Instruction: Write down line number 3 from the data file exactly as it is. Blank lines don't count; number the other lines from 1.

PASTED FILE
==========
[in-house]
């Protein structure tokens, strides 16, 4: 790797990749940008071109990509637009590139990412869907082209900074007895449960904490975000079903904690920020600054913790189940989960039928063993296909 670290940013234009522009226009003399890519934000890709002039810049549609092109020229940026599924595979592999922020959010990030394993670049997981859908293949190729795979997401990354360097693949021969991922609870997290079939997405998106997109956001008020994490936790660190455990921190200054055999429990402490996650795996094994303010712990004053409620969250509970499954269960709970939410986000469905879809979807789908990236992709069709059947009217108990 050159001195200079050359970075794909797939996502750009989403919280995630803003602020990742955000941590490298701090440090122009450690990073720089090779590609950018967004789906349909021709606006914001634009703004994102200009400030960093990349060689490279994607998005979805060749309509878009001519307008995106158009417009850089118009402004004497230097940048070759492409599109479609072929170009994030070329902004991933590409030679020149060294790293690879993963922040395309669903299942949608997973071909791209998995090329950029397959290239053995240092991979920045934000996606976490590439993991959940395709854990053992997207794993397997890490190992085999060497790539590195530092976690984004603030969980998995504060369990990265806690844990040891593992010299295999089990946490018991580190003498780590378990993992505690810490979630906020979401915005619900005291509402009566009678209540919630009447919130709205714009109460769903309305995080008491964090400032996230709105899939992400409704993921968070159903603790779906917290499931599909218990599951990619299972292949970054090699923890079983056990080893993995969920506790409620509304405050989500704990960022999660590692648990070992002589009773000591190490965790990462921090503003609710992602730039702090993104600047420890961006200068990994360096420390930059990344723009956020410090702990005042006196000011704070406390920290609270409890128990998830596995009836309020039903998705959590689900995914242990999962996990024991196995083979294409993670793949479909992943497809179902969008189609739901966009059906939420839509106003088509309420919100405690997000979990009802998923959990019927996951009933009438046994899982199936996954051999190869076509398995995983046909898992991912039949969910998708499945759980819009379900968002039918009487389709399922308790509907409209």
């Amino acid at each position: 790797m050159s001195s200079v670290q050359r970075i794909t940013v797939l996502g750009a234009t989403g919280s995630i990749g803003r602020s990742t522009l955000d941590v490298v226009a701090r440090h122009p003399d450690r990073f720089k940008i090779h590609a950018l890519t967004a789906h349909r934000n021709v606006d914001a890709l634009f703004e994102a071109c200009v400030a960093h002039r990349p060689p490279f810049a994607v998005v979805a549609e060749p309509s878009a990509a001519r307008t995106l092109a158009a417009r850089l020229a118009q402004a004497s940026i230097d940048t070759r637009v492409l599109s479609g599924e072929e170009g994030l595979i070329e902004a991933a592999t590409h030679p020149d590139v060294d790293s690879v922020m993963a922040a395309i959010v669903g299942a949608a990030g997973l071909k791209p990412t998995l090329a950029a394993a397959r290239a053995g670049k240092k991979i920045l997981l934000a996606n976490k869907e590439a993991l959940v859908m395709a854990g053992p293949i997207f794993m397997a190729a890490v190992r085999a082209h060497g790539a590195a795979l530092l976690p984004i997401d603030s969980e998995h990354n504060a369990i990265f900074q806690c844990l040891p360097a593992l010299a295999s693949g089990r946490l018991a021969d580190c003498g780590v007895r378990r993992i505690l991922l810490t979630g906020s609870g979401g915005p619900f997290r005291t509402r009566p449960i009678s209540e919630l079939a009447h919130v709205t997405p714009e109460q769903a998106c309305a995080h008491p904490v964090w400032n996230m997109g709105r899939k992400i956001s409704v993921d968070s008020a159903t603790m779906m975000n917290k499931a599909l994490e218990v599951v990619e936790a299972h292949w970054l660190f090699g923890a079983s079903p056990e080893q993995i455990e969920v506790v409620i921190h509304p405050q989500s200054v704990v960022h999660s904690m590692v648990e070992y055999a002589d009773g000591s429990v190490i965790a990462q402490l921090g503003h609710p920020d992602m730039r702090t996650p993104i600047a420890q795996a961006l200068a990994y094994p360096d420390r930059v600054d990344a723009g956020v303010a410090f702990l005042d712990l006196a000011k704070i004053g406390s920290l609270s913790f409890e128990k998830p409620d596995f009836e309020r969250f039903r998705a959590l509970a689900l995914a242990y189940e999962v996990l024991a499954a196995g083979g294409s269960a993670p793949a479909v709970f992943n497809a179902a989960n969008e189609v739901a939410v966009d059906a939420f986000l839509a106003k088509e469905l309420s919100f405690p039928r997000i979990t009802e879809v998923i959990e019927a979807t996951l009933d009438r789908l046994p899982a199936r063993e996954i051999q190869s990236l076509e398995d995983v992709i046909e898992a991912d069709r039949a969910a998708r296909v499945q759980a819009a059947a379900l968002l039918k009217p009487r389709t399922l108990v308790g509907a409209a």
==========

């Amino acid at each position: 790797m050159s001195s200079v670290q050359r970075i794909t940013v797939l996502g750009a234009t989403g919280s995630i990749g803003r602020s990742t522009l955000d941590v490298v226009a701090r440090h122009p003399d450690r990073f720089k940008i090779h590609a950018l890519t967004a789906h349909r934000n021709v606006d914001a890709l634009f703004e994102a071109c200009v400030a960093h002039r990349p060689p490279f810049a994607v998005v979805a549609e060749p309509s878009a990509a001519r307008t995106l092109a158009a417009r850089l020229a118009q402004a004497s940026i230097d940048t070759r637009v492409l599109s479609g599924e072929e170009g994030l595979i070329e902004a991933a592999t590409h030679p020149d590139v060294d790293s690879v922020m993963a922040a395309i959010v669903g299942a949608a990030g997973l071909k791209p990412t998995l090329a950029a394993a397959r290239a053995g670049k240092k991979i920045l997981l934000a996606n976490k869907e590439a993991l959940v859908m395709a854990g053992p293949i997207f794993m397997a190729a890490v190992r085999a082209h060497g790539a590195a795979l530092l976690p984004i997401d603030s969980e998995h990354n504060a369990i990265f900074q806690c844990l040891p360097a593992l010299a295999s693949g089990r946490l018991a021969d580190c003498g780590v007895r378990r993992i505690l991922l810490t979630g906020s609870g979401g915005p619900f997290r005291t509402r009566p449960i009678s209540e919630l079939a009447h919130v709205t997405p714009e109460q769903a998106c309305a995080h008491p904490v964090w400032n996230m997109g709105r899939k992400i956001s409704v993921d968070s008020a159903t603790m779906m975000n917290k499931a599909l994490e218990v599951v990619e936790a299972h292949w970054l660190f090699g923890a079983s079903p056990e080893q993995i455990e969920v506790v409620i921190h509304p405050q989500s200054v704990v960022h999660s904690m590692v648990e070992y055999a002589d009773g000591s429990v190490i965790a990462q402490l921090g503003h609710p920020d992602m730039r702090t996650p993104i600047a420890q795996a961006l200068a990994y094994p360096d420390r930059v600054d990344a723009g956020v303010a410090f702990l005042d712990l006196a000011k704070i004053g406390s920290l609270s913790f409890e128990k998830p409620d596995f009836e309020r969250f039903r998705a959590l509970a689900l995914a242990y189940e999962v996990l024991a499954a196995g083979g294409s269960a993670p793949a479909v709970f992943n497809a179902a989960n969008e189609v739901a939410v966009d059906a939420f986000l839509a106003k088509e469905l309420s919100f405690p039928r997000i979990t009802e879809v998923i959990e019927a979807t996951l009933d009438r789908l046994p899982a199936r063993e996954i051999q190869s990236l076509e398995d995983v992709i046909e898992a991912d069709r039949a969910a998708r296909v499945q759980a819009a059947a379900l968002l039918k009217p009487r389709t399922l108990v308790g509907a409209a």